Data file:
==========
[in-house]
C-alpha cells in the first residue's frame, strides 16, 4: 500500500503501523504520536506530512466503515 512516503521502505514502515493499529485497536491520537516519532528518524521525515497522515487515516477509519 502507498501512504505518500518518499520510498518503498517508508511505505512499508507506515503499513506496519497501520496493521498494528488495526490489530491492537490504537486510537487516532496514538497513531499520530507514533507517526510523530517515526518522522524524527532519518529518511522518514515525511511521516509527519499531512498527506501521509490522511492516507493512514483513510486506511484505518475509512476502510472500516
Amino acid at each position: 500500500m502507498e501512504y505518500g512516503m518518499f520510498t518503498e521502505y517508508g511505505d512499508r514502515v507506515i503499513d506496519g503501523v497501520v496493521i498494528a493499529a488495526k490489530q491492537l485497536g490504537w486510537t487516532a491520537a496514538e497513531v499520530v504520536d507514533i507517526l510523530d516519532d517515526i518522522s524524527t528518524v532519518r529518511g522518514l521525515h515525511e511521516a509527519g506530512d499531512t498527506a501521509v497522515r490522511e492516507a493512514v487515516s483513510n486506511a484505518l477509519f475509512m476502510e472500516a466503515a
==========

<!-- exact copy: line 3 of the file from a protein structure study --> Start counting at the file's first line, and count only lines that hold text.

Amino acid at each position: 500500500m502507498e501512504y505518500g512516503m518518499f520510498t518503498e521502505y517508508g511505505d512499508r514502515v507506515i503499513d506496519g503501523v497501520v496493521i498494528a493499529a488495526k490489530q491492537l485497536g490504537w486510537t487516532a491520537a496514538e497513531v499520530v504520536d507514533i507517526l510523530d516519532d517515526i518522522s524524527t528518524v532519518r529518511g522518514l521525515h515525511e511521516a509527519g506530512d499531512t498527506a501521509v497522515r490522511e492516507a493512514v487515516s483513510n486506511a484505518l477509519f475509512m476502510e472500516a466503515a